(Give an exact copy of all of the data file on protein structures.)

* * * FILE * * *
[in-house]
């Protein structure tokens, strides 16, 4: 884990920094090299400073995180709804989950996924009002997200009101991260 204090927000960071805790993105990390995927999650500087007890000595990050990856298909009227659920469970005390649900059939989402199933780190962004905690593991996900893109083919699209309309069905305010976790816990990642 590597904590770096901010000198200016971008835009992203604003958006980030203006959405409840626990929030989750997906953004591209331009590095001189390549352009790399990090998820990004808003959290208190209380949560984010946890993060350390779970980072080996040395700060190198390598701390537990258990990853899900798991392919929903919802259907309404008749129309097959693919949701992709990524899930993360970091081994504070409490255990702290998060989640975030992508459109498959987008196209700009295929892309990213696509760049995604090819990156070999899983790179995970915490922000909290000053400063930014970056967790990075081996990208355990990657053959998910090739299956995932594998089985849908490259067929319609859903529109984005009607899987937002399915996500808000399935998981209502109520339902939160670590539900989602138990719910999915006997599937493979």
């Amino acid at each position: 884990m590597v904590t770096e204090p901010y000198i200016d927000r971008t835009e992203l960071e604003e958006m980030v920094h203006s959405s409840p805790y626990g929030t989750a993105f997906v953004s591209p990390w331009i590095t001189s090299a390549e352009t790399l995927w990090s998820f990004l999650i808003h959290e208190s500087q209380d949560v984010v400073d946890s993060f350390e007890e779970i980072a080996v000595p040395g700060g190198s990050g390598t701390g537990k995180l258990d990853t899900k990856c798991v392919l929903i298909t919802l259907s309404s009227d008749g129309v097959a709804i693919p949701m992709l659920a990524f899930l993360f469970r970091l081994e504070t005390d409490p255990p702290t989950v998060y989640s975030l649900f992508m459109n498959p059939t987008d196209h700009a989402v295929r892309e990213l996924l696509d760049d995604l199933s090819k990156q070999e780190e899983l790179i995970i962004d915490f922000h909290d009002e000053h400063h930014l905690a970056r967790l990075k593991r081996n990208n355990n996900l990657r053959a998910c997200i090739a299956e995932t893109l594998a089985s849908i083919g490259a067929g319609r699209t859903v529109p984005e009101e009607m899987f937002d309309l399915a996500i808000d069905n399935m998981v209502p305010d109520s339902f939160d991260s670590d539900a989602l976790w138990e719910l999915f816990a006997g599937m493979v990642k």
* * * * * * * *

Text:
[in-house]
């Protein structure tokens, strides 16, 4: 884990920094090299400073995180709804989950996924009002997200009101991260 204090927000960071805790993105990390995927999650500087007890000595990050990856298909009227659920469970005390649900059939989402199933780190962004905690593991996900893109083919699209309309069905305010976790816990990642 590597904590770096901010000198200016971008835009992203604003958006980030203006959405409840626990929030989750997906953004591209331009590095001189390549352009790399990090998820990004808003959290208190209380949560984010946890993060350390779970980072080996040395700060190198390598701390537990258990990853899900798991392919929903919802259907309404008749129309097959693919949701992709990524899930993360970091081994504070409490255990702290998060989640975030992508459109498959987008196209700009295929892309990213696509760049995604090819990156070999899983790179995970915490922000909290000053400063930014970056967790990075081996990208355990990657053959998910090739299956995932594998089985849908490259067929319609859903529109984005009607899987937002399915996500808000399935998981209502109520339902939160670590539900989602138990719910999915006997599937493979």
């Amino acid at each position: 884990m590597v904590t770096e204090p901010y000198i200016d927000r971008t835009e992203l960071e604003e958006m980030v920094h203006s959405s409840p805790y626990g929030t989750a993105f997906v953004s591209p990390w331009i590095t001189s090299a390549e352009t790399l995927w990090s998820f990004l999650i808003h959290e208190s500087q209380d949560v984010v400073d946890s993060f350390e007890e779970i980072a080996v000595p040395g700060g190198s990050g390598t701390g537990k995180l258990d990853t899900k990856c798991v392919l929903i298909t919802l259907s309404s009227d008749g129309v097959a709804i693919p949701m992709l659920a990524f899930l993360f469970r970091l081994e504070t005390d409490p255990p702290t989950v998060y989640s975030l649900f992508m459109n498959p059939t987008d196209h700009a989402v295929r892309e990213l996924l696509d760049d995604l199933s090819k990156q070999e780190e899983l790179i995970i962004d915490f922000h909290d009002e000053h400063h930014l905690a970056r967790l990075k593991r081996n990208n355990n996900l990657r053959a998910c997200i090739a299956e995932t893109l594998a089985s849908i083919g490259a067929g319609r699209t859903v529109p984005e009101e009607m899987f937002d309309l399915a996500i808000d069905n399935m998981v209502p305010d109520s339902f939160d991260s670590d539900a989602l976790w138990e719910l999915f816990a006997g599937m493979v990642k």